Cane and walking stick display

Solutions for Museums, Galleries and Collectors

Home  |  Specific Holders  |  Cane Display Holder  |  Cane & Walking Stick Holder
cane holders by ADE
cane holders by ADE
Cane and walking stick Display
Cane & Walking Stick Holder - CH-65B
antique canes
cane display
Cane display,  museum display,  cane preservation,  art conservation

Cane & Walking Stick Holder

Item #: CH-65B

Availability: In Stock
Usually ships In 1-2 Business Days

* Cane Display Video

* Great for Canes and Walking Sticks

* 3/8" steel base for stability

* Bendable rings for custom fit

* Professional display presentation

* Use for other items of that nature

Price: $27.00




     Price Each 


    These stands can hold canes, walking sticks or anything of that nature. They also have some adjustment to them to accommodate different diameters. The base is made with 3/8" steel for better stability. 6"H with  3/8"H x 5 x 5 black steel base.

    Click here for You Tube video of how to use the cane and walking stick holder.


    A little smaller than I expected but doesn't pose a problem. It has a good heavy base that should support all but the heaviest canes. - George S.

    Additional Information

    Collectible canes and walking sticks are available in a wide range from many cultures and time periods.

    The basic purpose of a walking stick or cane is to help a person balance while walking. Walking sticks used by hikers aid in clearing the way as well as breaking downhill or added support for going uphill. They have also been known to be used as a defensive or offensive weapon which may even conceal a blade in the end.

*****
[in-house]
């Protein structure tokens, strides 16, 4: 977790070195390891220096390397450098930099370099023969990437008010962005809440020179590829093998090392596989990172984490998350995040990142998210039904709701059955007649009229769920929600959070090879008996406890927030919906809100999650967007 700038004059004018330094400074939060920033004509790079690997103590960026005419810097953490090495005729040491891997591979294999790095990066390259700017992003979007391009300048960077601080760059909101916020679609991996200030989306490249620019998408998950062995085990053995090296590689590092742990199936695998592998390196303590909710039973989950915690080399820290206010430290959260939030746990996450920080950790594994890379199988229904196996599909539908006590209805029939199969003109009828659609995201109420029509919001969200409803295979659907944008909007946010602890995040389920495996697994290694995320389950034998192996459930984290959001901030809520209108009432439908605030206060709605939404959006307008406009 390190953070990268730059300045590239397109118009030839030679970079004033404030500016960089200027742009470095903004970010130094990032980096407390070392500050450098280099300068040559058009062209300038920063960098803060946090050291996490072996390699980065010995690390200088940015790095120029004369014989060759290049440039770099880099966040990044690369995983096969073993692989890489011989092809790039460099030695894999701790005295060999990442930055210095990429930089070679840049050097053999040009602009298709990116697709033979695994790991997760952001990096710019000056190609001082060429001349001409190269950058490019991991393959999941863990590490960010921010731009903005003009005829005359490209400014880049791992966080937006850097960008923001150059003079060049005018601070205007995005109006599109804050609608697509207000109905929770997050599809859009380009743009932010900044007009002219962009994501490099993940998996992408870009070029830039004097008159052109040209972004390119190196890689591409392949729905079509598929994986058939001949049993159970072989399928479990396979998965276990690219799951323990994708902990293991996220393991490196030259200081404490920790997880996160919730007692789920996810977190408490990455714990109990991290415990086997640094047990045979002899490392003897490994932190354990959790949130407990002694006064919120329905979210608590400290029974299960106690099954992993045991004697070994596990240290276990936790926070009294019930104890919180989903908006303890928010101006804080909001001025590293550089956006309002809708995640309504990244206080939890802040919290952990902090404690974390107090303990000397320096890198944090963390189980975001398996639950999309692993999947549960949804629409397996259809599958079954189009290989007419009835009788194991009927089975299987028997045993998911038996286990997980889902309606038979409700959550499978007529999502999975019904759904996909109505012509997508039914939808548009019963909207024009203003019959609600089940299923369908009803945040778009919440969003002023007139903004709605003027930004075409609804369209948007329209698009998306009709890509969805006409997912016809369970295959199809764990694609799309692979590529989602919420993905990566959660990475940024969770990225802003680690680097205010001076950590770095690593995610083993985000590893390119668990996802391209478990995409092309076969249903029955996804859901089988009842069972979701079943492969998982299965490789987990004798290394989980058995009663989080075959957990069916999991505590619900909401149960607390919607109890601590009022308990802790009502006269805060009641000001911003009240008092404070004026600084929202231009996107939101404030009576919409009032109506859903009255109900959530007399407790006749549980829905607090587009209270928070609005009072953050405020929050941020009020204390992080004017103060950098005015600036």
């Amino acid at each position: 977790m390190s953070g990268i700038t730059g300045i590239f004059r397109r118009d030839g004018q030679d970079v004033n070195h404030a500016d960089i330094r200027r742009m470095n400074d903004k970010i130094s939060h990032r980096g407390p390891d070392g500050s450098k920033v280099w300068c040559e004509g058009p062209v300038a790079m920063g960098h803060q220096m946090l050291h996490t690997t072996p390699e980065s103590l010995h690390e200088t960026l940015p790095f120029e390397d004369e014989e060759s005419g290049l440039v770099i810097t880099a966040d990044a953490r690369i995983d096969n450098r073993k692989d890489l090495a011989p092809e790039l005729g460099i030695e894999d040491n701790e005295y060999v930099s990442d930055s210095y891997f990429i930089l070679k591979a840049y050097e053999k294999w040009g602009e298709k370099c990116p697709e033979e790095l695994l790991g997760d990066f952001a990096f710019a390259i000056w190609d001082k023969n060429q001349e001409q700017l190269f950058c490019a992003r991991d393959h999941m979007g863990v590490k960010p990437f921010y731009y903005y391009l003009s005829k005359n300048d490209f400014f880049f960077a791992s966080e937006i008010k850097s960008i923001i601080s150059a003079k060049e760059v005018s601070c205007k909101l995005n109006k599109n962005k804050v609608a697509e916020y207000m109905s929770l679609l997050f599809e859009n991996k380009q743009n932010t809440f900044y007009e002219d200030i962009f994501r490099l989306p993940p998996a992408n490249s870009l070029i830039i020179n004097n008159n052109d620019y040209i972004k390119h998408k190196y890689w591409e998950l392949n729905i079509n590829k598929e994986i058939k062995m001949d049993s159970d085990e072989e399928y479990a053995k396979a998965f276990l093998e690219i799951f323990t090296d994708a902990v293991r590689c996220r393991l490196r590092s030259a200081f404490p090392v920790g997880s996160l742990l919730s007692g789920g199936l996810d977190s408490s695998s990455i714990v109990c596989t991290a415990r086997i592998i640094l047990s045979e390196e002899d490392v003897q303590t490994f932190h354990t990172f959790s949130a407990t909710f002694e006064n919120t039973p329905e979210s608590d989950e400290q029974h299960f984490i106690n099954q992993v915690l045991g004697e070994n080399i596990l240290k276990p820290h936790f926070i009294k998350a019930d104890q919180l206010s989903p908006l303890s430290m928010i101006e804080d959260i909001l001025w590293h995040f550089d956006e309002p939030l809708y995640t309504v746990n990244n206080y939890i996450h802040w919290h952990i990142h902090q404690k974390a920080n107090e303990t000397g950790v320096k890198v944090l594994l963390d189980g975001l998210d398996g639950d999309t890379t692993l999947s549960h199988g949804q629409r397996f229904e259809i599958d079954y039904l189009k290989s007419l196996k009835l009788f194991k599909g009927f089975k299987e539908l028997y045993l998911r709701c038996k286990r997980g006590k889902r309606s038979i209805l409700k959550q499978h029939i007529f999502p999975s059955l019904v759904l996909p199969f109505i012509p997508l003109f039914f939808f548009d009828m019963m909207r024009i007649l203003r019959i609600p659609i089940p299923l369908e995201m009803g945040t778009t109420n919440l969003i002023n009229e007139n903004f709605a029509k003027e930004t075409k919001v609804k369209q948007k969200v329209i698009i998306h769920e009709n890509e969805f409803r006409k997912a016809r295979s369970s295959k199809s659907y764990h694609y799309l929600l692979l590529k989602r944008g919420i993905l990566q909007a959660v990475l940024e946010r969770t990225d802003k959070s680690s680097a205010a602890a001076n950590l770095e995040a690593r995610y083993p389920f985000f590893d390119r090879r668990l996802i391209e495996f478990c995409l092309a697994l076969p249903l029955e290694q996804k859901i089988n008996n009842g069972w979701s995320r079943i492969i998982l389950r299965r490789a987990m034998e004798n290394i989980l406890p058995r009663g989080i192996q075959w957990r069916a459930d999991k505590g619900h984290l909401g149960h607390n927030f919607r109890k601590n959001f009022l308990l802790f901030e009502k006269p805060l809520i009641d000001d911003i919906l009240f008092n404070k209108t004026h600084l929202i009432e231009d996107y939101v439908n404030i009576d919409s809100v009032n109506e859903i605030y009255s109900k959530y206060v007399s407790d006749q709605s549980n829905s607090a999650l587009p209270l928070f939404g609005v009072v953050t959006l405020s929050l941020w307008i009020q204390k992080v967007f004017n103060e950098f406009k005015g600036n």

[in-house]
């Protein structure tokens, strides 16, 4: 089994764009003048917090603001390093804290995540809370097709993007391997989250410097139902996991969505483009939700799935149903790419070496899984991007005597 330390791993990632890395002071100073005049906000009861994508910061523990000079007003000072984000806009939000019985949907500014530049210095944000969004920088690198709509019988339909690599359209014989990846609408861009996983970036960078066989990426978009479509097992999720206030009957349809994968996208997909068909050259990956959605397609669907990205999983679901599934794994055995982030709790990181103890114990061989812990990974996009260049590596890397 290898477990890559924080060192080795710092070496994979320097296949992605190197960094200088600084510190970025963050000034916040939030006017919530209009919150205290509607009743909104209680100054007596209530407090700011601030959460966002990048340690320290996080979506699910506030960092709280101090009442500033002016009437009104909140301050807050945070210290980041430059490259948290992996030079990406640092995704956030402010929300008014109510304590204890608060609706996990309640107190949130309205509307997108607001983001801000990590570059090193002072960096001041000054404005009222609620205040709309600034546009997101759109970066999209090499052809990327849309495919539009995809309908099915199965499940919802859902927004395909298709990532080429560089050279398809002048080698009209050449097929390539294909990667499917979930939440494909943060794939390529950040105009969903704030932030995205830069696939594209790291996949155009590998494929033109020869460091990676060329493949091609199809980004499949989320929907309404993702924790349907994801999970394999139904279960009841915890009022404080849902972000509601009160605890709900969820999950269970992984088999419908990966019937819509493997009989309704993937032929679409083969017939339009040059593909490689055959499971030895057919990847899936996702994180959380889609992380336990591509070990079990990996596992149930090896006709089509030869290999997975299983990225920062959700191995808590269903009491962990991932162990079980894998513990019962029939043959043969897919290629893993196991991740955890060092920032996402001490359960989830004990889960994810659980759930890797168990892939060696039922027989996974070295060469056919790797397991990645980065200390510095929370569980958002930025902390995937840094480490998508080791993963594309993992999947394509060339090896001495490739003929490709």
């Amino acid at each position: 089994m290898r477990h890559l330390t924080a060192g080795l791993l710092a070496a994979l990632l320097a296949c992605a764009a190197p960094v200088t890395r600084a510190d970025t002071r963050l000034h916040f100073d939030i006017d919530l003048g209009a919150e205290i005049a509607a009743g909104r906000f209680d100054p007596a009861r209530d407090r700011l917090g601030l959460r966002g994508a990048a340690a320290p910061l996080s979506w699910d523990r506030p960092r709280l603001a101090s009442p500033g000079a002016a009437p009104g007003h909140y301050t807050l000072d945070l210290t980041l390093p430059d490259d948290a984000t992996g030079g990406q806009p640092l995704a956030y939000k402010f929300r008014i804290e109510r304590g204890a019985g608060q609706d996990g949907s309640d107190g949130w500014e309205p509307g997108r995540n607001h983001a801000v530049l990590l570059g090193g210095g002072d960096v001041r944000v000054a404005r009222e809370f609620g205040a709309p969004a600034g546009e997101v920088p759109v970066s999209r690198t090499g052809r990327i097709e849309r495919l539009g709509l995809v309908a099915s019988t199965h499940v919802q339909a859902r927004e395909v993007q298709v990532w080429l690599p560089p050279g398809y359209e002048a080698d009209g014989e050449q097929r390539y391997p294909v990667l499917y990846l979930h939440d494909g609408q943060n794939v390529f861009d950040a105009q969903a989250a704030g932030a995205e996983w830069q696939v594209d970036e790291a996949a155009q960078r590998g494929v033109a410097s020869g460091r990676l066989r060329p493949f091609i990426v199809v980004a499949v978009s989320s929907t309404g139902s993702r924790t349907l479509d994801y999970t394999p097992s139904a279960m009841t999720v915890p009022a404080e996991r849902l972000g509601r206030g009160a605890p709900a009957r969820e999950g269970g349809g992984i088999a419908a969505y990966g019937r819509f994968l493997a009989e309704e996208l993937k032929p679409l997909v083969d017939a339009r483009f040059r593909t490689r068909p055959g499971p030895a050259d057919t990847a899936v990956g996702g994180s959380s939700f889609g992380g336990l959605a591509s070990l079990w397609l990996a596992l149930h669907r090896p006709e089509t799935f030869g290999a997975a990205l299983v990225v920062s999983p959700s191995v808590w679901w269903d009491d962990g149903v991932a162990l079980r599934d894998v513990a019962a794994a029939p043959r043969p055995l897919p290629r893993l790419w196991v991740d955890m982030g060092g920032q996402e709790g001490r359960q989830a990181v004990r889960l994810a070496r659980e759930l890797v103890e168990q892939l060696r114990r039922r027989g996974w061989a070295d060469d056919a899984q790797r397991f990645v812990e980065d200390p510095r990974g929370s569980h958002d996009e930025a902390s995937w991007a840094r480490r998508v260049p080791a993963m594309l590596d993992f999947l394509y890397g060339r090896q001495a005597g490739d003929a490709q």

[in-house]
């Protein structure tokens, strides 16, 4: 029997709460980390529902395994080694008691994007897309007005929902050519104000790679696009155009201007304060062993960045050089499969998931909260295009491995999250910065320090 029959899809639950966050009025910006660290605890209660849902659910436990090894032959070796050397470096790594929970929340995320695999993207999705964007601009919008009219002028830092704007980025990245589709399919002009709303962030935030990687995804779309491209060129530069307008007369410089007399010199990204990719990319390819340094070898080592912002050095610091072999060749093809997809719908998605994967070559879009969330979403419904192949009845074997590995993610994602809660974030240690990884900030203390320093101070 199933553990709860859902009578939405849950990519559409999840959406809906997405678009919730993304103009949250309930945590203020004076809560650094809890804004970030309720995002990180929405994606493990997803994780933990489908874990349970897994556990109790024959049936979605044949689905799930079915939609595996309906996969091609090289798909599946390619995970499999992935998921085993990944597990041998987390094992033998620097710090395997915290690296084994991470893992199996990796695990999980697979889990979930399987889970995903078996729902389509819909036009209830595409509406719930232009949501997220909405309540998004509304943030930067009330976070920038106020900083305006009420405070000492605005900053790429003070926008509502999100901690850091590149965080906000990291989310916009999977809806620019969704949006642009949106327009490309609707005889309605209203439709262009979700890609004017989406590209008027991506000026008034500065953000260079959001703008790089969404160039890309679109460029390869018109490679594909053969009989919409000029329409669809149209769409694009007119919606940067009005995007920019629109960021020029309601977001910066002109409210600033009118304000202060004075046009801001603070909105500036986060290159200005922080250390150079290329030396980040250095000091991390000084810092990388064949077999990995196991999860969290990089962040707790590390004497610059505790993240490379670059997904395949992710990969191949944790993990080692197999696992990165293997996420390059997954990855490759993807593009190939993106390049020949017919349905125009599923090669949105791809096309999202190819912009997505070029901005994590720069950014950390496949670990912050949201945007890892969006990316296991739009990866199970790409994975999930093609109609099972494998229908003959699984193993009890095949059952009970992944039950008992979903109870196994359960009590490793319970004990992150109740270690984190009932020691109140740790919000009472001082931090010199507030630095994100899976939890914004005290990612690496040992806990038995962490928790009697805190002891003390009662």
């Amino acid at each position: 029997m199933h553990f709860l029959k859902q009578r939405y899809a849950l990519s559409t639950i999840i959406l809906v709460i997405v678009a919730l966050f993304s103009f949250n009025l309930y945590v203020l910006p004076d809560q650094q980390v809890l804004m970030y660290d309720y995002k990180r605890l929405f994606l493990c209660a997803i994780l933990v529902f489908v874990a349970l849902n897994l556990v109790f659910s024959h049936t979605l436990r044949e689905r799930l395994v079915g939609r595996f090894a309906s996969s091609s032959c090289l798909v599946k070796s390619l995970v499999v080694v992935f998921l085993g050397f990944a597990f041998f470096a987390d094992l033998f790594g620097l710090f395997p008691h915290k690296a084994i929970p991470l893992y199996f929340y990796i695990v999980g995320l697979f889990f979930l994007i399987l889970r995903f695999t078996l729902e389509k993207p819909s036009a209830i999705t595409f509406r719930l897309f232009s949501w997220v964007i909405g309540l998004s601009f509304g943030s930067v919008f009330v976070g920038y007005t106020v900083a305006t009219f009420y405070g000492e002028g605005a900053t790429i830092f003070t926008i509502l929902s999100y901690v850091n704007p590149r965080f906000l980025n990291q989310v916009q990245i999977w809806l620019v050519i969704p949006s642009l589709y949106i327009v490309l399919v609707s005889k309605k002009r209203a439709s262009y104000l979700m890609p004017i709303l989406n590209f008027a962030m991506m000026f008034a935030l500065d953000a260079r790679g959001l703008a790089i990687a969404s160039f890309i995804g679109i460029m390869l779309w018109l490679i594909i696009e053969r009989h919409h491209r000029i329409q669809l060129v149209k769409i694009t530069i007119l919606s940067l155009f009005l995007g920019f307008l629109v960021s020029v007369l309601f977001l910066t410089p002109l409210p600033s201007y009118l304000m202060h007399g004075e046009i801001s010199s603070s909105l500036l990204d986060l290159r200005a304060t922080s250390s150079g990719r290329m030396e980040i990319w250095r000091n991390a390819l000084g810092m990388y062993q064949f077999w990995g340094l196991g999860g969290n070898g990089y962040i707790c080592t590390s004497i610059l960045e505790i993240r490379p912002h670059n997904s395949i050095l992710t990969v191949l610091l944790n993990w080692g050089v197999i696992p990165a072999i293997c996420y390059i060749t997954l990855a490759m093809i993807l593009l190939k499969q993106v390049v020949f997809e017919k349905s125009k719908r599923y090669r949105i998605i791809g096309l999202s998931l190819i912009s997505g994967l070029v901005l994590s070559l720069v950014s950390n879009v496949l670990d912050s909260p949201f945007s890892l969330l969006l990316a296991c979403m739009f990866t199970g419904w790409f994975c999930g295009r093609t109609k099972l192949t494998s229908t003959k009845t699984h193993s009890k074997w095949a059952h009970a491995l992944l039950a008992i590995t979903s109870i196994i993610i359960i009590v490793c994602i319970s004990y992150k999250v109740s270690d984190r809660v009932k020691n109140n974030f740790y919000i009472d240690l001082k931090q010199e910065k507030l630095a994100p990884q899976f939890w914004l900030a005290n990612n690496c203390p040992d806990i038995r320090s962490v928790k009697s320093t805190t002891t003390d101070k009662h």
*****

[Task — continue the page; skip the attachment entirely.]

Around the 17th or 18th century a rigid stick took over from the sword as a part of the European gentlemen’s wardrobe and was used primarily as a walking stick. In addition to its value as a decorative accessory it also continued to fulfil some of the function of the sword as a weapon.

    Many of the old vintage canes and walking sticks are now sought after by collectors.

    Art Display Essentials has developed a stock stand just for canes and walking sticks. The bottom is made of 3/8” steel to give good ballast to a stick that extends far past the arms of the base. These arms can be bent to adjust for the different diameters of different walking sticks, canes or staffs.

    Sometimes a custom size or finish is desired, so a custom mount would be the solution. 10-31 Inc. has been making custom mounts for over 25 years and makes a very nice stand for these pieces. They can also fabricate wall mounts as well. 

    Other Resources

    Some walking stick types (from Wikipedia):

    Ashplant — an Irish walking stick made from the ash tree.

    Devil's walking stick — Made from Hercules plant.

    Shooting stick — It can fold out into a single-legged seat.

    Supplejack — Made from a tropical American vine, also serves as a cane.

    Penang lawyer — Made from Licuala. After the bark was removed with only a piece of glass, the stick was straightened by fire and polished. The fictional Dr. Mortimer owned one of these in The Hound of the Baskervilles.

    Makila (or makhila) — Basque walking stick or Staff, usually made from medlar wood. It often features a gold or silver foot and handle, which may conceal a steel blade. The Makila's elaborate engravings are actually carved into the living wood, then allowed to heal before harvesting.

    Kebbie — a rough Scottish walking stick, similar to an Irish shillelagh, with a hooked head.

    Whangee — Asian, made of bamboo, also a riding crop. Such a stick was owned by Charlie Chaplin's character The Tramp.

    Malacca — Malay stick made of rattan palms.

    Pike Staff — Pointed at the end for slippery surfaces.

    Scout staff — Tall stick traditionally carried by Boy Scouts, which has a number of uses in an emergency

    Waddy — Australian Aboriginal walking stick or war club, about one metre in length, sometimes with a stone head affixed with string and beeswax.

    Ziegenhainer:— Knotty German stick, made from European Cornel, also used as a melee weapon by a duellist's second. The spiral groove caused by a parasitic vine was often imitated by its maker if not present.